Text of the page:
Rather than give the keynote speech at Oracle OpenWorld, Larry Ellison elected to watch yesterday's racing with Russell Coutts. At least the man has his priorities right. © 2018 Gilles Martin-Raget / ACEA

Oracle's Larry Ellison has so many mansions, yachts, jets, islands and what not, that we've always wondered how much he really cared about the America's Cup. Was it something he was involved in because you gotta do something with the spare tens of billions you have lying around, or was he truly passionate about sailing. That question was emphatically answered by his actions yesterday. Slated to give the important 'Cloud Keynote' speech at Oracle OpenWorld, the conference in San Francisco that more than 60,000 people from around the world have paid $2,500 to $3,000 to attend, Ellison not only kept the crowd waiting for 45 minutes, he ended up being a no-show. When it was announced that an underling rather than Ellison would give the important presentation, many of the miffed attendees walked out. This 'what's-more-important-to-me' move was commented on immediately by both the Wall Street Journal and on CNBC.

A month ago we figured the chances of the America's Cup being held on San Francisco Bay again were about zero. They are much higher now, thanks to the very good chance Oracle will retain the Cup, and the fact that many officials and locals are now realzing that, while the initial wildly optimistic expectations for the event could never be met, it still might be an excellent event for the Bay and the region. To date, more than 1,000,000 people are reported to have come into the America's Cup compounds, although we have no idea what's meant by 'compound'. Were there another America's Cup to be held in San Francisco, in less expensive boats that would encourage much greater participation, we believe there would be an exponential increase in the number of sailors and superyachts from around the world that wouldn't miss it for anything.

Play hookey if you can. Today's lone race -- assuming it's not postponed -- will go down in the history books. © 2018 Gilles Martin-Raget / ACEA

Speaking of things not to miss, history will be made starting at 1:15 this afternoon. You don't want to miss it. As a nearly deliriously happy Lynn Ringseis of Novato told us yesterday, "I'm the biggest Giants fan there is, but this America's Cup has been way more exciting than either time the Giants won the World Series." How about them baseballs?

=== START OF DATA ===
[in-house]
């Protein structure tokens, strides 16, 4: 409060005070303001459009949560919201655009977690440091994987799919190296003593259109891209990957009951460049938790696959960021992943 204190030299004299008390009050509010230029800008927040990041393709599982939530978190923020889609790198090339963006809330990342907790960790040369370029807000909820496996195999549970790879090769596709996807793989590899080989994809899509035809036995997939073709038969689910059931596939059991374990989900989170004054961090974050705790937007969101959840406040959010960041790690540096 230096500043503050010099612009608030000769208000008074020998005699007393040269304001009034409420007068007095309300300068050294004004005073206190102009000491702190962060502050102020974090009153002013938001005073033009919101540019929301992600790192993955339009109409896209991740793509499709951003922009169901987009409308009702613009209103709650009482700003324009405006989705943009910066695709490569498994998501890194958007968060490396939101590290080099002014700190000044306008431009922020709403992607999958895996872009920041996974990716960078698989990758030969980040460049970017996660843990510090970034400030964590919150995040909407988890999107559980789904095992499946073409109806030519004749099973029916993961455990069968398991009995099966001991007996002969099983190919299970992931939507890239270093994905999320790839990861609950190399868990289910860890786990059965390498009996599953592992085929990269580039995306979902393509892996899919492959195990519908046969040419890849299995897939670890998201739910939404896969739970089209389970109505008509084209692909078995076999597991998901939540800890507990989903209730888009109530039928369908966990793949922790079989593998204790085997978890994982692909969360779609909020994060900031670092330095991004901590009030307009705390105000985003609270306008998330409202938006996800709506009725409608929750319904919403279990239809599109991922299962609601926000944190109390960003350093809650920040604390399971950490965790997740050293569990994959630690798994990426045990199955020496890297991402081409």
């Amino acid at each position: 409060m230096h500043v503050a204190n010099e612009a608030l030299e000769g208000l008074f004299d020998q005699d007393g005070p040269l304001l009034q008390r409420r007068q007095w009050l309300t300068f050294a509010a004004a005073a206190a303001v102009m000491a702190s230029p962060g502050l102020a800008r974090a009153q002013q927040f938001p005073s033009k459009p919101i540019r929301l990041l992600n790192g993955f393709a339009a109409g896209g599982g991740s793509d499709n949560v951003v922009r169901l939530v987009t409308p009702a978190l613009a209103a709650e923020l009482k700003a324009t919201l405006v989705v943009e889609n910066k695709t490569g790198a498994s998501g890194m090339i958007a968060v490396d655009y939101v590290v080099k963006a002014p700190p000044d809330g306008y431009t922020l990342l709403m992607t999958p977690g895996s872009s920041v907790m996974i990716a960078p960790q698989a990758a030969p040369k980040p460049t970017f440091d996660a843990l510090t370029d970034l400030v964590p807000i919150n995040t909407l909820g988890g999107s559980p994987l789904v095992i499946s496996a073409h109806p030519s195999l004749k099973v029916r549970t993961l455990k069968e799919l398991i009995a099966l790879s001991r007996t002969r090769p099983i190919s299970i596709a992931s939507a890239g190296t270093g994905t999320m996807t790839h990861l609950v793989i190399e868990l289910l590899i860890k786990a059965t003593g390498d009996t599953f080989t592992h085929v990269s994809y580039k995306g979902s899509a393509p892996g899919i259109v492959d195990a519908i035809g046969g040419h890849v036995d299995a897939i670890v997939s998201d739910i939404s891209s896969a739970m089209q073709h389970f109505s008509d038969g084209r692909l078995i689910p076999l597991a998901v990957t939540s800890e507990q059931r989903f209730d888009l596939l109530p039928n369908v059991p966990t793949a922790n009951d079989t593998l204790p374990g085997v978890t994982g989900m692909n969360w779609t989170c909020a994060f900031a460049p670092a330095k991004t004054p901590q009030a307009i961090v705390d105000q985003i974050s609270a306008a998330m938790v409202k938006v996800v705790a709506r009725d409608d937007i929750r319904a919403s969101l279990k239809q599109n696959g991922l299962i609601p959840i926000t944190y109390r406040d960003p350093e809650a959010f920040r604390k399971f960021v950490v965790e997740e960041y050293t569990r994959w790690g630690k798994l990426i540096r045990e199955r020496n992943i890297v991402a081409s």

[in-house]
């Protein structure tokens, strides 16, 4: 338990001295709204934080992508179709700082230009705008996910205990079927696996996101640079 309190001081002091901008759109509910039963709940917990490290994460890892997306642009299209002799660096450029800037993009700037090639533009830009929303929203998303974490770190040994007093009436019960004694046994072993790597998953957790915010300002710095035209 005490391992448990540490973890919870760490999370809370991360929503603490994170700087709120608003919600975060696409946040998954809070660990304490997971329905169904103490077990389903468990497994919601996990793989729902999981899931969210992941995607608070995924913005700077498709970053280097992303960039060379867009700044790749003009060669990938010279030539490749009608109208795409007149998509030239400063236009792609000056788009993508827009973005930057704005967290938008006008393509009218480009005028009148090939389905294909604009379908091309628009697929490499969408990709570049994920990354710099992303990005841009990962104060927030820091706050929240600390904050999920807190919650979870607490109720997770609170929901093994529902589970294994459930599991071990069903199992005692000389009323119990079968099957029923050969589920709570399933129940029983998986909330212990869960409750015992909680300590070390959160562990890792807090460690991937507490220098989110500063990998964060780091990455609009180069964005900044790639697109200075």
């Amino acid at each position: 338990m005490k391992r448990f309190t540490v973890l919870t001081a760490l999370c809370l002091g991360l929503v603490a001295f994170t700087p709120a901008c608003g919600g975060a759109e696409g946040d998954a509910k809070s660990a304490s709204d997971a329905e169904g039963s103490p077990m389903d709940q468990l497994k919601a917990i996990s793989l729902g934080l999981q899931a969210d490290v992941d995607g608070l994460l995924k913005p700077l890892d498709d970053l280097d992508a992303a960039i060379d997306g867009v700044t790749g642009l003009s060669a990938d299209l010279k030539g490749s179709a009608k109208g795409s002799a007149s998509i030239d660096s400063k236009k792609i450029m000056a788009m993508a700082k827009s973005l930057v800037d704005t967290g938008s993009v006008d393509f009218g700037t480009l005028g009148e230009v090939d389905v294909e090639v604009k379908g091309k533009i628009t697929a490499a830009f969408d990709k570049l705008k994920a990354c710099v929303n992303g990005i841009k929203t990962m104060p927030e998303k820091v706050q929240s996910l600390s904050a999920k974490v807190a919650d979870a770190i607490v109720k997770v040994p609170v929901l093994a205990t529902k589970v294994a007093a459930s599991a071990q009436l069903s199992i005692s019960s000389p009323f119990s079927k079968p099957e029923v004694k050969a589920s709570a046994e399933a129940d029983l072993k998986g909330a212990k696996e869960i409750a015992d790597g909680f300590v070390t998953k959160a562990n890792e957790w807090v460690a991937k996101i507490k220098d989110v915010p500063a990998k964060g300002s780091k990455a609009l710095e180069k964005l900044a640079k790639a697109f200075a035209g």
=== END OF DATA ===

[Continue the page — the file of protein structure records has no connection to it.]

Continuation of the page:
- latitude / richard

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The Little America's Cup

September 25, 2013 – Falmouth, England

French dynamo Franck Cammas is racing in the America's Cup . . . the Little America's Cup in Falmouth, England. © 2018 Meredith Block

As the 34th America’s Cup winds down to a thrilling finish, there’s another America’s Cup going on that is likely off your radar: the International C Class Catamaran Championship, also known as the ‘Little America’s Cup’ which is taking place right now in Falmouth, England. In 1959, two Englishman threw down a challenge against the New York based Hellcat, which was claimed to be the fastest sailboat in the world at the time. What has ensued since then is more than 50 years of thrilling racing that has done nothing but push the performance envelope and drive innovation.

In fact, much of the current AC72’s DNA is derived directly from the C-Class cat which has seen carbon-fiber wing-sailed catamarans for years. With seemingly everything on the planet being modified to foil in the past year, the C-Class is no different. These guys have been playing with the boards for years. When engineering daggerboards and foils, there’s almost no one better than Franck Cammas. Former around-the-world record holder and Volvo Ocean Race winning skipper of Groupama 3 and Groupama, Cammas is now well on his way to adding the C-Class champion to his über-impressive rockstar resumé. With arguably the most advanced foils in the fleet, Groupama C has seen speeds over 30 knots, while foiling.

With two out of three qualifying days completed, the French Groupama C has dominated to claim five wins and a second in the 11-boat fleet. Firmly in second place is Swiss entry Hydros. After the next day of fleet racing, the top two will match race for the title while the rest of the fleet will race for positions 3-11. Follow the foils on the event website.

- ronnie simpson

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September 25, 2013 – Bradenton, FL

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Weekend Racing Wrap-Up